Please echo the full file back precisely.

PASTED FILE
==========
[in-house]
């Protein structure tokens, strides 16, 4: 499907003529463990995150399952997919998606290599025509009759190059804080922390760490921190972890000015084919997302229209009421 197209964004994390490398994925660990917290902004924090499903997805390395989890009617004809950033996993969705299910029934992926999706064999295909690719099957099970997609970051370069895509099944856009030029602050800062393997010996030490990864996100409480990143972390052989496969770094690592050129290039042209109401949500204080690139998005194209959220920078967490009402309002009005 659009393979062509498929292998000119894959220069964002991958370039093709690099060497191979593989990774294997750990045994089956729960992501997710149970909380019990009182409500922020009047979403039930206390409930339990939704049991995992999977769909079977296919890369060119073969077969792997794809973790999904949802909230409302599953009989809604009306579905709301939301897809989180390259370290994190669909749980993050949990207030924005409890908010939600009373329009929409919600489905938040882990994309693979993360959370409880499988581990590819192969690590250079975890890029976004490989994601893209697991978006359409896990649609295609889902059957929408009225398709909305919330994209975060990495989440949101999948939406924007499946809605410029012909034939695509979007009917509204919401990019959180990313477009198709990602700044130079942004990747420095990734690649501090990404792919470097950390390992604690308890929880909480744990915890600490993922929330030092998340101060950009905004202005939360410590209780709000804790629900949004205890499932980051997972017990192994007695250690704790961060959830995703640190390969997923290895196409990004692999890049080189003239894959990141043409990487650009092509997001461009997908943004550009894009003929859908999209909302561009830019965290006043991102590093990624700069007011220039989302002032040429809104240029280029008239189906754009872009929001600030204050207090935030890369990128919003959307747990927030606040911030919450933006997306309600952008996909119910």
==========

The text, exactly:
[in-house]
């Protein structure tokens, strides 16, 4: 499907003529463990995150399952997919998606290599025509009759190059804080922390760490921190972890000015084919997302229209009421 197209964004994390490398994925660990917290902004924090499903997805390395989890009617004809950033996993969705299910029934992926999706064999295909690719099957099970997609970051370069895509099944856009030029602050800062393997010996030490990864996100409480990143972390052989496969770094690592050129290039042209109401949500204080690139998005194209959220920078967490009402309002009005 659009393979062509498929292998000119894959220069964002991958370039093709690099060497191979593989990774294997750990045994089956729960992501997710149970909380019990009182409500922020009047979403039930206390409930339990939704049991995992999977769909079977296919890369060119073969077969792997794809973790999904949802909230409302599953009989809604009306579905709301939301897809989180390259370290994190669909749980993050949990207030924005409890908010939600009373329009929409919600489905938040882990994309693979993360959370409880499988581990590819192969690590250079975890890029976004490989994601893209697991978006359409896990649609295609889902059957929408009225398709909305919330994209975060990495989440949101999948939406924007499946809605410029012909034939695509979007009917509204919401990019959180990313477009198709990602700044130079942004990747420095990734690649501090990404792919470097950390390992604690308890929880909480744990915890600490993922929330030092998340101060950009905004202005939360410590209780709000804790629900949004205890499932980051997972017990192994007695250690704790961060959830995703640190390969997923290895196409990004692999890049080189003239894959990141043409990487650009092509997001461009997908943004550009894009003929859908999209909302561009830019965290006043991102590093990624700069007011220039989302002032040429809104240029280029008239189906754009872009929001600030204050207090935030890369990128919003959307747990927030606040911030919450933006997306309600952008996909119910």